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Post-Crisis Financial System Regulation and Its Research Foundation

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Good afternoon. It is hard for me to convey how honored I am to present the lunch keynote address at this year’s Financial Intermediation Research Society (FIRS) conference. At the risk of dating myself, I am proud to say that I was a founding member of the society, and it’s been a great pleasure to see how FIRS has developed and spread its wings to all parts of the globe. I thank George Pennacchi, president of the society, Vish Viswanathan, president-elect and this year’s program chair, and Allen Berger, my friend and co-author, for the opportunity to speak today. It’s been wonderful catching up with old friends and meeting new scholars who are pushing the envelope of financial intermediation research.

In his presidential address to the American Finance Association earlier this year, Luigi Zingales asked an important question: “Does finance benefit society?” He pointed out the dissonance between the view of academics, who typically say “yes,” and that of the average American, who is much less certain.1 Zingales argues that academia has an important role to play in ensuring that finance will benefit society. I agree. Academic research can help detect those aspects of financial system design and practices that are beneficial to society and those that are harmful, and Zingales calls for academics to get more involved in policy issues. Today, I’m going to focus on one aspect of policy – the design and practice of financial system regulation after the financial crisis – and the role research has played in informing that regulation. I’ll also discuss an area that needs further research: the interplay between monetary policy and financial stability policy. Before proceeding, I note that the views I’ll present are my own and not necessarily those of the Federal Reserve System or my colleagues on the Federal Open Market Committee.

The Post-Crisis Supervision and Regulation Framework: A Micro- and Macroprudential Approach

I do not need to tell this audience that financial institutions are able to provide valuable credit, risk-management, and liquidity services to businesses and households because they are designed to take risks and are highly leveraged compared with nonfinancial businesses. But this risk-taking and leverage raise the possibility of systemic problems that could threaten the functioning of the financial system, hurt real economic activity, and impose significant economic costs. The 2008 financial crisis exposed gaps in the regulatory and supervisory architecture, which contributed to a build-up in financial imbalances and systemic risk.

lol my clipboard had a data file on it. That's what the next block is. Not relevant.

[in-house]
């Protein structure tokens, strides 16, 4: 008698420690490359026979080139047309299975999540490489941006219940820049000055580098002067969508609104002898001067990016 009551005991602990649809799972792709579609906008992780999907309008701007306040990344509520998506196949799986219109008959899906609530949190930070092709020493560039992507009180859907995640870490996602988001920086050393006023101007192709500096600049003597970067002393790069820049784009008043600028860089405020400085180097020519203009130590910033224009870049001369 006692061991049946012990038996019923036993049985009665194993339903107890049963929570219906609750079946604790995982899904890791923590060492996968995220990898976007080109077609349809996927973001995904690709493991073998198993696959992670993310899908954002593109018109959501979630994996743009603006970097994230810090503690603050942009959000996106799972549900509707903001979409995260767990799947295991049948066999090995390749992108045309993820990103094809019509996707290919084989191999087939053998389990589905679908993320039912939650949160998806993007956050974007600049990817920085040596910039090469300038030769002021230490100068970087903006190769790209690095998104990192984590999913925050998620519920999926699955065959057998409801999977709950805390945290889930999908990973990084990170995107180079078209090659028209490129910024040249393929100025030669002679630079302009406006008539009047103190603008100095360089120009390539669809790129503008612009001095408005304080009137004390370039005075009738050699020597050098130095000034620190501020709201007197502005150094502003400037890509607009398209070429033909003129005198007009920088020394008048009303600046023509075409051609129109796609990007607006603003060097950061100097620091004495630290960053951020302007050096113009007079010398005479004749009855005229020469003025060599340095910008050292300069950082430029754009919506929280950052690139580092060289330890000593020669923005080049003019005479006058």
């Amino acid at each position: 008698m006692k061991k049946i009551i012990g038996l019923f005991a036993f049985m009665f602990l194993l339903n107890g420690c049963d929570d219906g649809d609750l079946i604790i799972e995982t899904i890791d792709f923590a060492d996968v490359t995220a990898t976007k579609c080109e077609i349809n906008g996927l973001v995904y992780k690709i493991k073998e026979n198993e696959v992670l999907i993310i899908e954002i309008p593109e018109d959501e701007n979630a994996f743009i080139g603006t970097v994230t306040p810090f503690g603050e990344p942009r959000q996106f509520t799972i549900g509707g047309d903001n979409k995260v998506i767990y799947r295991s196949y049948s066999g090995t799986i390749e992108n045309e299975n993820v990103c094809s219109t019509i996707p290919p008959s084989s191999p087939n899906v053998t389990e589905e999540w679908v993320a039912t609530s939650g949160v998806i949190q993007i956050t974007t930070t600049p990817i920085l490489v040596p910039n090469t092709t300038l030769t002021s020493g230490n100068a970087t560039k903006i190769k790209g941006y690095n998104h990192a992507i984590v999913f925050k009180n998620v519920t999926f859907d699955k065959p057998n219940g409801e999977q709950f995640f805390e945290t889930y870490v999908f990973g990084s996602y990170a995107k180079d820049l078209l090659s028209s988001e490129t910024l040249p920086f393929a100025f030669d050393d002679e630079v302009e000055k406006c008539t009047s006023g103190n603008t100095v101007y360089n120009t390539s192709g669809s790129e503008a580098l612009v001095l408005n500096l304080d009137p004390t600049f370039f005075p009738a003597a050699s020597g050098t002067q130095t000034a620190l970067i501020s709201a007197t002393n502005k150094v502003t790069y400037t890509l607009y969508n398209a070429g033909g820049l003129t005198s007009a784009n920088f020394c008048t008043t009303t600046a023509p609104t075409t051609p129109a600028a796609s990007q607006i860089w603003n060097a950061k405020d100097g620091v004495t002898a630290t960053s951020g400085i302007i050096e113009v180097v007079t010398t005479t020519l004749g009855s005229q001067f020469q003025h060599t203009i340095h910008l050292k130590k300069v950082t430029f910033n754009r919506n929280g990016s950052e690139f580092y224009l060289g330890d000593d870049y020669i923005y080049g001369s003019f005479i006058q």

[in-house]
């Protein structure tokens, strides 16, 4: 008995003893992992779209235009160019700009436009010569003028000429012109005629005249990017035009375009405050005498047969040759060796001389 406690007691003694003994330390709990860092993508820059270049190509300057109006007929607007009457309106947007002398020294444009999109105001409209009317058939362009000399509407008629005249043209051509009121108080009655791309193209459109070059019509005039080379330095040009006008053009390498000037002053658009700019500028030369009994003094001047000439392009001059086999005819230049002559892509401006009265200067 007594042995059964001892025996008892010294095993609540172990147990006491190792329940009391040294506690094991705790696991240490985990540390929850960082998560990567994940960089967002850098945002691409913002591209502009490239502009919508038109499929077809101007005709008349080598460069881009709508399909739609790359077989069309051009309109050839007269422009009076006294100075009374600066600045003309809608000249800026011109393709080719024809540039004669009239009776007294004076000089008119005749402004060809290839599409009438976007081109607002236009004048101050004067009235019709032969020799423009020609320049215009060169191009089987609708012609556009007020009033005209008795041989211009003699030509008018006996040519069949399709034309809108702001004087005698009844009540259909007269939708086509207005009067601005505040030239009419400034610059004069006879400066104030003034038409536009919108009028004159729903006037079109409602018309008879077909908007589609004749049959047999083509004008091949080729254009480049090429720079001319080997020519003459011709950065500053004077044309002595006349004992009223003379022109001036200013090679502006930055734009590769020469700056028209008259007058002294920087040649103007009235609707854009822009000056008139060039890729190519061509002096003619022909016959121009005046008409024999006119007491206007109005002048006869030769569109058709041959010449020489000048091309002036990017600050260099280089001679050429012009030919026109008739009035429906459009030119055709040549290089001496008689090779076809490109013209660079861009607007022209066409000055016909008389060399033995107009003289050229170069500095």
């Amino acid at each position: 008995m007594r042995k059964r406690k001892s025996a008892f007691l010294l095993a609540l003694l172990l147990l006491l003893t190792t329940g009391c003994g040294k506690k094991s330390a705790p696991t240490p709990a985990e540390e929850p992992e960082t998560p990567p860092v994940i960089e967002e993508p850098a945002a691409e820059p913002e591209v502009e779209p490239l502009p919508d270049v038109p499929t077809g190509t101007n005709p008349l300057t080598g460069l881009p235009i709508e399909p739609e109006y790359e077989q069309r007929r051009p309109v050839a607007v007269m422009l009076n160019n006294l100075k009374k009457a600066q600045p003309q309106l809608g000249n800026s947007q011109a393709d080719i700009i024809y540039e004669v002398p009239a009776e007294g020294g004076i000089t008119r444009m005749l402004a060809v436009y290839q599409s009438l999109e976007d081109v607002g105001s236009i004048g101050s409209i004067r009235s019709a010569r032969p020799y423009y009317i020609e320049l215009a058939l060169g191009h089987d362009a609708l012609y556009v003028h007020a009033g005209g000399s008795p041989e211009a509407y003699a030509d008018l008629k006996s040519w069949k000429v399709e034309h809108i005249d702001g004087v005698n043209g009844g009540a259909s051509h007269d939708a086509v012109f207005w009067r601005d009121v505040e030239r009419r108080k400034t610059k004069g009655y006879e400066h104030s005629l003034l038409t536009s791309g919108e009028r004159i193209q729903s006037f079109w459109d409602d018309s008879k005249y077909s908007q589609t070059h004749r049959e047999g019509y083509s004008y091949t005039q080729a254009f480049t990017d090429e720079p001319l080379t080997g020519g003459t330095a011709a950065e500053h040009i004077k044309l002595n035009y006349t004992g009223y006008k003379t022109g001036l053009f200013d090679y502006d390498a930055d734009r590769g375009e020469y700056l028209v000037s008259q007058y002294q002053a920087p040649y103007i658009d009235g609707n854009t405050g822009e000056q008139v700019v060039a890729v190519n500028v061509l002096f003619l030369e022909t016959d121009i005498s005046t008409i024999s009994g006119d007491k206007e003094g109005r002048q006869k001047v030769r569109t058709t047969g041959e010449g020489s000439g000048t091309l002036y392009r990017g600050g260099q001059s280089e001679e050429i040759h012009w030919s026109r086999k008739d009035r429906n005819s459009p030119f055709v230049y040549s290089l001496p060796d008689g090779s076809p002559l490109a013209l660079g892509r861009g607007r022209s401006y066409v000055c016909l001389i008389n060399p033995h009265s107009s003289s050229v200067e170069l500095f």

There are many lessons to be learned from the crisis and its aftermath. The crisis drove home the notion that incentives matter and regulation itself creates incentives. Finance and economic researchers do not need to be told this. Well-designed regulations create incentives that promote financial stability. But sometimes regulations, no matter how well intentioned, can create counterproductive incentives and unintended consequences. At least some part of the strong growth in financial intermediation that occurred outside of the regulated banking system was driven by the desire to avoid regulation. One strong lesson from the crisis is that when setting up regulatory systems, policymakers need to understand the incentives created by the regulatory system itself, incentives that influence the behavior of all market participants: the financial intermediaries and their investors and customers, and also the regulators. Of course, this was recognized in the finance literature well before the recent crisis. In fact, Ed Kane, who presented the lunch keynote address at the very first FIRS Conference, in 2004, has written extensively on the incentives of regulators.2

The crisis also taught us that we need to avoid designing regulations that attempt to work against market forces. Such regulations will be much more likely to fail or to distort incentives and create unintended consequences. Instead, the regulatory system should attempt to harness market discipline to promote financial stability.

The financial crisis underscored the need for a new approach to financial system supervision and regulation. The regulatory reforms engendered in the Dodd-Frank Wall Street Reform and Consumer Protection Act, signed into law in 2010, aim to foster financial stability in two ways: first, by lowering the probability of a financial crisis, and second, by reducing the costs imposed on the rest of the economy when a shock hits the financial system. Under Dodd-Frank, the Federal Reserve and other financial regulatory agencies were directed to augment their traditional microprudential approach, which promotes the safety and soundness of individual institutions, with a macroprudential approach in which examiners and supervisors take a horizontal view of risk across institutions rather than looking at only one institution at a time. Such a macroprudential approach had been suggested by Crocket (2000), Borio (2003), and others at the Bank for International Settlements (BIS) well before the recent crisis, so there was a relatively large body of work to draw on. Indeed, according to Clement (2010), records at the BIS indicate the term “macroprudential” was first used in an international context in 1979 in a meeting of the Cooke Committee, which was the precursor to the Basel Committee on Banking Supervision.